Transaction isolation (the “I” in ACID) is a critical part of any transactional system. This section explains isolation conditions, database locking, and transaction isolation levels. These concepts are important when deploying any transactional system.
Transaction isolation is defined in terms of isolation conditions called dirty reads , repeatable reads , and phantom reads . These conditions describe what can happen when two or more transactions operate on the same data.
To illustrate these conditions, let’s think about two separate
client applications using their own instances of the TravelAgent to
access the same data—specifically, a cabin record with the
primary key of 99. These examples revolve around the
RESERVATION table, which is accessed by both the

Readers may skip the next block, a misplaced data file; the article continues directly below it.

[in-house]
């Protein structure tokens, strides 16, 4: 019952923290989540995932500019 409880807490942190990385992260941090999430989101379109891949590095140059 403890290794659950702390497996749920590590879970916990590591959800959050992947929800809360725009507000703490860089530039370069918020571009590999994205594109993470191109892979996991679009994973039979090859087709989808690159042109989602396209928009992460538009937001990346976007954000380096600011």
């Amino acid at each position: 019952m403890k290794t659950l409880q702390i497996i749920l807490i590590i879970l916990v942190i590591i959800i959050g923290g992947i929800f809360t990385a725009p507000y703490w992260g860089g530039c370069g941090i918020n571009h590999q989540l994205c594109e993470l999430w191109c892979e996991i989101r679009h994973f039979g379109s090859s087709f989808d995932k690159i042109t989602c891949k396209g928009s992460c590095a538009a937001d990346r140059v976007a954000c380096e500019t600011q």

bookPassage() method (through the Reservation
bean) and the
(through JDBC). It might be a good idea to go back to Chapter 7 and review how the
RESERVATION table is accessed through these
methods. This will help you to understand how two transactions
executed by two different clients can impact each other. Assume that
both methods have a transaction attribute of
A dirty read occurs when the first transaction reads uncommitted changes made by a second transaction. If the second transaction is rolled back, the data read by the first transaction becomes invalid because the rollback undoes the changes. ...